Will China Repeat the Mistakes it Made in 2008?

By EO Editorial Board
Published: 2010-05-18

Cover Editorial - EO print edition no. 469
Translated by Tang Xiangyang
Original Article

For the past two weeks, observers of the Chinese economy have been in a period of confusion over whether or not China will increase interest rates and appreciate the value of the RMB. For observers worried about looming inflation and possible over-heating of the Chinese economy, the answers are obvious: The RMB needs to appreciate and the earlier interest rates are increased, the better. If these are the actions taken to deal with China's economic muddle, then another danger might be just around the corner: The Chinese economy could fail to control inflation in time and fall into recession, just like it did in 2008.

China is paying the price for the vast amount of loans it issued last year. As CPI rose by 2.8 percent in April on the level of the same period last year, inflation expectations increased. The Chinese government has claimed it will make moves to control the economy if the growth rate of CPI reaches 3 percent. Last week, Daoxiangcun, a famous snack brand in Beijing, raised the price of steamed bread by 0.1 yuan. A mere 0.1 increase may seem trivial, but it could perhaps be the beginning of a chain-reaction of increasing raw material prices. Although the real estate industry is being targeted by the most severe regulations in history, the housing price situation remains the same. Everyone is waiting to see how long developers will be able to carry on.

To recycle liquidity, China's central bank has raised the cash reserve ratio three times since the beginning of the year and has regulated the speed of loan issuance through the use of central bank notes. Appreciating the RMB and increasing interest rates are possible moves the central bank could make in the future. For the first time in nearly two years, the central bank mentioned its policy of adjusting the exchange rate in its Monetary Policy Report released last week, causing the spread of the market rumor that RMB appreciation is eminent.

All the measures mentioned above are targeted at controlling inflation. While increasing interest rates is the most explicit way to do so, before 2008 currency appreciation was another tool used by the government to tackle inflation. The Chinese government has been claiming it is merely fine-tuning economic policies in order to stabilize market expectations and eliminate risks before they are born, or at least before they become widespread. However, since China is the world's second largest economy and its largest exporter, international factors should be taken into consideration when forming macro policy, otherwise China may repeat the mistakes it made in 2008.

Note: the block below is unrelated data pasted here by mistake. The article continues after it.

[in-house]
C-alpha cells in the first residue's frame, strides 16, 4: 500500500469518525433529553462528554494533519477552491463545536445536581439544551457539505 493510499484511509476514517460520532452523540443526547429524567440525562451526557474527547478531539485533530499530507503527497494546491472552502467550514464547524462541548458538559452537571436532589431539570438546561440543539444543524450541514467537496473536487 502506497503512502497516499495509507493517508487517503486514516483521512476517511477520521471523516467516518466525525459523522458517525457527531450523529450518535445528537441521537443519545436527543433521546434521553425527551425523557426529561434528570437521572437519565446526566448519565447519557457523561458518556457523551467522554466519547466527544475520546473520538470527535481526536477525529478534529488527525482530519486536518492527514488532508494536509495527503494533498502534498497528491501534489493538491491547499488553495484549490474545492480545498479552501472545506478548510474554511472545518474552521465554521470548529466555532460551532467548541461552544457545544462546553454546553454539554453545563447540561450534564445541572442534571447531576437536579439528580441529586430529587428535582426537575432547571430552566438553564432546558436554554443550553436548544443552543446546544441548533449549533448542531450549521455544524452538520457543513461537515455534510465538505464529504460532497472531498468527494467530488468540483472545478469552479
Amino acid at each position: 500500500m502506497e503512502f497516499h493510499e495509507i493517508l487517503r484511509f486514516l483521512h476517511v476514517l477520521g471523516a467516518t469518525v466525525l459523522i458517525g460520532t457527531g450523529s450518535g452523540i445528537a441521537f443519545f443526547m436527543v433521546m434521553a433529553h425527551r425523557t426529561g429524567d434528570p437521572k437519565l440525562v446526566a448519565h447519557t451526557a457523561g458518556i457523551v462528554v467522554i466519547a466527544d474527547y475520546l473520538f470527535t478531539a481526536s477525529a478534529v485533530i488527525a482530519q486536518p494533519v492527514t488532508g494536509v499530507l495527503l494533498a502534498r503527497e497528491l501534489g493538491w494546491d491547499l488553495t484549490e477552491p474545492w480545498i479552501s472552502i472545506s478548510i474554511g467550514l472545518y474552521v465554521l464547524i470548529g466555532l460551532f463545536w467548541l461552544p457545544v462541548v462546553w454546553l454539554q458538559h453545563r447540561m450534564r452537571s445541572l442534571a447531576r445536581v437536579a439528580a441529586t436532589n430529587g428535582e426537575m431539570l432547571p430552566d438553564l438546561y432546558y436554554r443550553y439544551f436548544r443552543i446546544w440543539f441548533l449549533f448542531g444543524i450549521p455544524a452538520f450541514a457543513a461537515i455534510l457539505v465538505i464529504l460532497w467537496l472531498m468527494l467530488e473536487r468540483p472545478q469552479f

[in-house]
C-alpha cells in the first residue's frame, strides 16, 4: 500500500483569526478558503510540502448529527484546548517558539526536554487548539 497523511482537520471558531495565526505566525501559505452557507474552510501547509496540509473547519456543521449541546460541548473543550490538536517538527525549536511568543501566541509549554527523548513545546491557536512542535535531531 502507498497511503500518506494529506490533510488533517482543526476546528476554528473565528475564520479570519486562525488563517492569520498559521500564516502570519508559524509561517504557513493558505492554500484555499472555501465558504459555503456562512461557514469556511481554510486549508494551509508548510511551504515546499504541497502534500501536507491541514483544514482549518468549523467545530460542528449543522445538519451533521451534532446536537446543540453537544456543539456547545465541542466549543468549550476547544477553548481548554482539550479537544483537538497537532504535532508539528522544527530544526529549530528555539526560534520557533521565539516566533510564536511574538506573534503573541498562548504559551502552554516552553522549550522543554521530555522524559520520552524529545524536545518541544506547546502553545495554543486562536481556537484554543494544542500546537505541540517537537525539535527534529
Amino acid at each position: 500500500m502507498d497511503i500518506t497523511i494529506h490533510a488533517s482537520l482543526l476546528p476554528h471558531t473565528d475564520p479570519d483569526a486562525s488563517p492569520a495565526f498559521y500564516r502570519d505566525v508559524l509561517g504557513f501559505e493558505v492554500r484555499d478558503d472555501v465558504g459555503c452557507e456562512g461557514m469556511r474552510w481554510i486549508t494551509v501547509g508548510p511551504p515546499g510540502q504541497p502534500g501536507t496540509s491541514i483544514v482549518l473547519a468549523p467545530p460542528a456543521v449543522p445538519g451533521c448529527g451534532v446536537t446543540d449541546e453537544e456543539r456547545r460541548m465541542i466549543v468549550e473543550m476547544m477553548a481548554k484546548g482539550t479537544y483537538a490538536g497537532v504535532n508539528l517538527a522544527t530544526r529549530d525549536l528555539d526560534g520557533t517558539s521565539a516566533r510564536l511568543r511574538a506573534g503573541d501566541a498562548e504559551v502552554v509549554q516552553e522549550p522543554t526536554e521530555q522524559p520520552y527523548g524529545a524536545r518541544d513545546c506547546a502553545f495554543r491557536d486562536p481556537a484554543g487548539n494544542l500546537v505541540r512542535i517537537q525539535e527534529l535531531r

In 2008, China was also facing the risk of inflation and the central bank repeatedly raised interest rates and its cash reserve ratio. However, the government did not fully estimate how severe the world financial crisis would be and the extent to which it would affect the Chinese economy. A large number of Chinese enterprises went bankrupt due to the recession abroad and the tightening of policies at home. China's GDP only grew by 6.1 percent in the first quarter of 2008 compared with the same period in 2007 which forced China to alter its policy from focusing on curbing inflation to ensuring economic growth. Because prior to the crisis the Chinese economy had exceeded stable growth levels, China had to pay a much higher price to get its economy back on track. The four-trillion-yuan stimulus package helped China become the first country to pull out of the economic recession, but China's stimulus package is also why its economy is facing a more complex international environment.

Currently, despite receiving aid from the European Union and the International Monetary Fund, it remains to be seen whether Greece will be able to weather the financial crisis. Greece may not be the only one needing assistance; if the economic situation in the eurozone continues to worsen and the world economy dips again, China will not come out on top this time. At present, both the eurozone and the United States have delayed increasing interest rates. Last week, South Korea chose to maintain its current interest rates despite looming inflation. These actions indicate that central banks around the world need more time to observe the economic situation before making changes to their economic policy.

Although China has not increased interest rates nor appreciated its currency, its policies imposed on the property market which mostly concern the reduction and the restricting of bank loans, have greatly increased the cost of capital and have created an effect equivalent to that of increasing interest rates. The policy implemented by the China Banking Regulatory Commission requiring loans granted by local financing platforms to undergo a credit check and approval process is in fact a tightening of credit. Furthermore, since the four-trillion-yuan stimulus package mainly consists of long and medium term projects, it is very difficult to suddenly eliminate the loans given to these projects. Therefore, the current loans being reduced are mainly short-term loans that contribute to the "floating capital" of enterprises; even without an increase in interest rates, enterprise financing costs have increased.

To curb inflation, there is nothing wrong with increasing interest rates. However, with such a complicated situation at home and abroad, acting slowly is better than acting blindly. It is better to make a decision once things are more clear.

This article was edited by Rose Scobie